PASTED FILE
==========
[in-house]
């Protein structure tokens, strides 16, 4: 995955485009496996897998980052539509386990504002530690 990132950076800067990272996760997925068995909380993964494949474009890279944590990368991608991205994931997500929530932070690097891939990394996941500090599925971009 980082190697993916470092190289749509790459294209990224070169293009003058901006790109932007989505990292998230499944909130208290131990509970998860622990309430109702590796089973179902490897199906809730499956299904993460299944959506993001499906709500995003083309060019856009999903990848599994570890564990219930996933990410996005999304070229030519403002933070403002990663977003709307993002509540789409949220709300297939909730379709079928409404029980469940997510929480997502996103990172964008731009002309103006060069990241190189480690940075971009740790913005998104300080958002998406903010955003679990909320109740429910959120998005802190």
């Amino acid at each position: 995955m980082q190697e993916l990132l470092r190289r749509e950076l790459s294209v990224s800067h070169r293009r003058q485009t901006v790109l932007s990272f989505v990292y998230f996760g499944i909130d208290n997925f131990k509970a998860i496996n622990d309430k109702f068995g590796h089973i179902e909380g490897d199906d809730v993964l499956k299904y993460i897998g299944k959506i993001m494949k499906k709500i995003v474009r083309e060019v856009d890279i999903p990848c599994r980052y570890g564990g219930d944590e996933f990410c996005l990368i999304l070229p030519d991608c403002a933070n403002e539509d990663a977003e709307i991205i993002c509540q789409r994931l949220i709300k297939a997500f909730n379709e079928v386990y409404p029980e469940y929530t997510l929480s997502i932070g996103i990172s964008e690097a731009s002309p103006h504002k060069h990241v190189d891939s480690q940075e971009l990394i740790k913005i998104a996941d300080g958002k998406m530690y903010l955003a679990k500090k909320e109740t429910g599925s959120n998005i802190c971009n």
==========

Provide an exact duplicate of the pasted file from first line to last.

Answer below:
[in-house]
């Protein structure tokens, strides 16, 4: 995955485009496996897998980052539509386990504002530690 990132950076800067990272996760997925068995909380993964494949474009890279944590990368991608991205994931997500929530932070690097891939990394996941500090599925971009 980082190697993916470092190289749509790459294209990224070169293009003058901006790109932007989505990292998230499944909130208290131990509970998860622990309430109702590796089973179902490897199906809730499956299904993460299944959506993001499906709500995003083309060019856009999903990848599994570890564990219930996933990410996005999304070229030519403002933070403002990663977003709307993002509540789409949220709300297939909730379709079928409404029980469940997510929480997502996103990172964008731009002309103006060069990241190189480690940075971009740790913005998104300080958002998406903010955003679990909320109740429910959120998005802190």
């Amino acid at each position: 995955m980082q190697e993916l990132l470092r190289r749509e950076l790459s294209v990224s800067h070169r293009r003058q485009t901006v790109l932007s990272f989505v990292y998230f996760g499944i909130d208290n997925f131990k509970a998860i496996n622990d309430k109702f068995g590796h089973i179902e909380g490897d199906d809730v993964l499956k299904y993460i897998g299944k959506i993001m494949k499906k709500i995003v474009r083309e060019v856009d890279i999903p990848c599994r980052y570890g564990g219930d944590e996933f990410c996005l990368i999304l070229p030519d991608c403002a933070n403002e539509d990663a977003e709307i991205i993002c509540q789409r994931l949220i709300k297939a997500f909730n379709e079928v386990y409404p029980e469940y929530t997510l929480s997502i932070g996103i990172s964008e690097a731009s002309p103006h504002k060069h990241v190189d891939s480690q940075e971009l990394i740790k913005i998104a996941d300080g958002k998406m530690y903010l955003a679990k500090k909320e109740t429910g599925s959120n998005i802190c971009n």